2015 Chapter 3 | United States Sentencing Commission

2. This adjustment is not intended to apply to a defendant who puts the government to its burden of proof at trial by denying the essential factual elements of guilt, is convicted, and only then admits guilt and expresses remorse. Conviction by trial, however, does not automatically preclude a defendant from consideration for such a reduction. In rare situations a defendant may clearly demonstrate an acceptance of responsibility for his criminal conduct even though he exercises his constitutional right to a trial. This may occur, for example, where a defendant goes to trial to assert and preserve issues that do not relate to factual guilt (e.g., to make a constitutional challenge to a statute or a challenge to the applicability of a statute to his conduct). In each such instance, however, a determination that a defendant has accepted responsibility will be based primarily upon pre-trial statements and conduct.

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This section refers the court to Chapter Five (Determining the Sentence) in order to determine the total punishment to be imposed based upon the combined offense level. The combined offense level is subject to adjustments from Chapter Three, Part E (Acceptance of Responsibility) and Chapter Four, Part B (Career Offenders and Criminal Livelihood).


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The submission/acceptance rate formula is preferred (one of the two recommended options in Perry & Michalski).

An article last Tuesday about a United Nations analysis that showed an “alarmingly high” level of violence against women and girls worldwide understated the cost of domestic violence against women and children as calculated by a separate study. It is $8 trillion, not $4 trillion. (Violence against women alone costs $4 trillion, the study said).


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5. Examples of Conduct Ordinarily Not Covered.—Some types of conduct ordinarily do not warrant application of this adjustment but may warrant a greater sentence within the otherwise applicable guideline range or affect the determination of whether other guideline adjustments apply (e.g., §3E1.1 (Acceptance of Responsibility)). However, if the defendant is convicted of a separate count for such conduct, this adjustment will apply and increase the offense level for the underlying offense (i.e., the offense with respect to which the obstructive conduct occurred). See Application Note 8, below.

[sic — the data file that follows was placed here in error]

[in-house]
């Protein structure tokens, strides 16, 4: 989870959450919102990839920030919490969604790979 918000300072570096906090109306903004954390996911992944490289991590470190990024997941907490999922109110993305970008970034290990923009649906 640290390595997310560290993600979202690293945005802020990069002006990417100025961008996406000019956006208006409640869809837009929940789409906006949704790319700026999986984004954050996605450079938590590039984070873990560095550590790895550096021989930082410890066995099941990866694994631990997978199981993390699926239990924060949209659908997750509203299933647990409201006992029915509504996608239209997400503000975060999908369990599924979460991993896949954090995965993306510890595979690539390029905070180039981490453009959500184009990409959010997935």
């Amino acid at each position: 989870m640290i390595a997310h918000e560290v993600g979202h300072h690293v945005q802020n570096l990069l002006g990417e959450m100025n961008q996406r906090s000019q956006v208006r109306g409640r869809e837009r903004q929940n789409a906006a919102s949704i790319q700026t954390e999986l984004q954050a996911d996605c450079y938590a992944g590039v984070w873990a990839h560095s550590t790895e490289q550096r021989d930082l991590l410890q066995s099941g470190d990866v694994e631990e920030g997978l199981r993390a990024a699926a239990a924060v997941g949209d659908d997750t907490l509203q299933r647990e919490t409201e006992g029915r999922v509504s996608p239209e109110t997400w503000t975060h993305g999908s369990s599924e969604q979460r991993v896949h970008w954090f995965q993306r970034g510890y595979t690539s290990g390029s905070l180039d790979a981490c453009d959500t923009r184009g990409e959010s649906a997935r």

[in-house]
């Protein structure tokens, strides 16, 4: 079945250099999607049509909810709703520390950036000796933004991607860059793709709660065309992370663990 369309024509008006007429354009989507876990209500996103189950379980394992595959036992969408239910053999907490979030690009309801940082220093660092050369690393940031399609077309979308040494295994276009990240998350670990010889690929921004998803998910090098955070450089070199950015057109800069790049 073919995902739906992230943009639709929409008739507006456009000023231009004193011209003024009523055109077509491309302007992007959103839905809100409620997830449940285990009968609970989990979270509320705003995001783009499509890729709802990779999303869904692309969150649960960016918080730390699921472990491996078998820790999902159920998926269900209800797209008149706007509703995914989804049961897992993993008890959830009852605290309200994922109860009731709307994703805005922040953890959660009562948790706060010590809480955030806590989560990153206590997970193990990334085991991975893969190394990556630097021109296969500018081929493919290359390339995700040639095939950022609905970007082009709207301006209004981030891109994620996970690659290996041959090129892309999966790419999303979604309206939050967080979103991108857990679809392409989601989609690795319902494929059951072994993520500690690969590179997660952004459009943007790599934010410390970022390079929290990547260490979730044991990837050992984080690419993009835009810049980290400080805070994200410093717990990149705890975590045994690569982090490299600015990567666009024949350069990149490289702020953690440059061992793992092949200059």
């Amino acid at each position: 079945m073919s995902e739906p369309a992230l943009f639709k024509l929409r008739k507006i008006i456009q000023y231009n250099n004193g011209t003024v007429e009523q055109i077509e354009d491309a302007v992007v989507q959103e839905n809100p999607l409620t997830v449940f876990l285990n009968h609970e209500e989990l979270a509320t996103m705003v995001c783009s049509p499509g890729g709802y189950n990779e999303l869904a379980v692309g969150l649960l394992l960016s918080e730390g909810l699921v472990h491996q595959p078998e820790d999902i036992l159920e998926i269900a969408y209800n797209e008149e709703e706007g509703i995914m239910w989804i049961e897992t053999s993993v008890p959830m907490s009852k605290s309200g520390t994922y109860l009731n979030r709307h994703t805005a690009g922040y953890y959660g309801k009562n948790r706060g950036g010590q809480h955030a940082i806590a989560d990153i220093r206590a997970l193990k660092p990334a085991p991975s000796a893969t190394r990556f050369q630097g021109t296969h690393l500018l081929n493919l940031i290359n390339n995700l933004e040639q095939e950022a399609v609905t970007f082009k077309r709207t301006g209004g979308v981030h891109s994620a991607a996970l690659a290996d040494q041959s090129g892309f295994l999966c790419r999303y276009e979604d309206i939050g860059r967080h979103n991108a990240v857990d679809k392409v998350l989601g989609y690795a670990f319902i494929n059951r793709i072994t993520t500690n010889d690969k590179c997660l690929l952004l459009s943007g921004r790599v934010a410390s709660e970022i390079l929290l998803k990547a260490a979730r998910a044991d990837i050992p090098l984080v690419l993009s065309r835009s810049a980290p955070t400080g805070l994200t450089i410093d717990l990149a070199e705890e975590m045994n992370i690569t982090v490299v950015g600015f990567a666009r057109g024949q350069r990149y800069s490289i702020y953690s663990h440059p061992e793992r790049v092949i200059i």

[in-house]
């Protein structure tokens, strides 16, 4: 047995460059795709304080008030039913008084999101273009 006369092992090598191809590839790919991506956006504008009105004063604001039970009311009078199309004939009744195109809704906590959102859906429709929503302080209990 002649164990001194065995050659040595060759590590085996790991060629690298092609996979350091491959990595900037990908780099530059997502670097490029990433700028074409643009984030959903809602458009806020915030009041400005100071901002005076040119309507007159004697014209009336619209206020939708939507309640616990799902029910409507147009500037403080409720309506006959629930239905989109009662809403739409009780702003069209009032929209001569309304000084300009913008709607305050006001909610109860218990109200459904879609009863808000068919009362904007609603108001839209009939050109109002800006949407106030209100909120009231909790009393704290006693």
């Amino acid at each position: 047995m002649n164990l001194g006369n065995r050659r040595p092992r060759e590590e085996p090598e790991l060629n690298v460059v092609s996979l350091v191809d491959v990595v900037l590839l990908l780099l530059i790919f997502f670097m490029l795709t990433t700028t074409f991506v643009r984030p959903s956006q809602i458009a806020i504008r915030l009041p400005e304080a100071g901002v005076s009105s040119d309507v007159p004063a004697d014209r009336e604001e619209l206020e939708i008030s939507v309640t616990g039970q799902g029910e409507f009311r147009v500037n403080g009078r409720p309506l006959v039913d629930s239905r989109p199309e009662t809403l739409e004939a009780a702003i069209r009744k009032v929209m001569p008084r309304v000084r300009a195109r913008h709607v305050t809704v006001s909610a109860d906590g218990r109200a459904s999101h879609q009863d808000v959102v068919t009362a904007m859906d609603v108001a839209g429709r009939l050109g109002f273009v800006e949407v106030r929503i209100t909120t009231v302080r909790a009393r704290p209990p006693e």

Acceptance and Commitment Therapy: Model, processes …

Final acceptance rates include R&R. Data for these titles each arose from two exchanges of detail; there is more on the detail of data collection on the front page & in responses to other comments. Wherever a data return appears unusual it has been queried, and titles which do not resolve the queries raised with them are not included in the listing.

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1. Do not apply this enhancement where the offense guideline in Chapter Two, or another adjustment in Chapter Three, results in an equivalent or greater increase in offense level solely on the basis of the same conduct.

05/05/2014 · Kenneth K

Essentially, the rules in this Part can be summarized as follows: (1) If the offense guidelines in Chapter Two base the offense level primarily on the amount of money or quantity of substance involved (e.g., theft, fraud, drug trafficking, firearms dealing), or otherwise contain provisions dealing with repetitive or ongoing misconduct (e.g., many environmental offenses), add the numerical quantities and apply the pertinent offense guideline, including any specific offense characteristics for the conduct taken as a whole. (2) When offenses are closely interrelated, group them together for purposes of the multiple-count rules, and use only the offense level for the most serious offense in that group. (3) As to other offenses (e.g., independent instances of assault or robbery), start with the offense level for the most serious count and use the number and severity of additional counts to determine the amount by which to increase that offense level.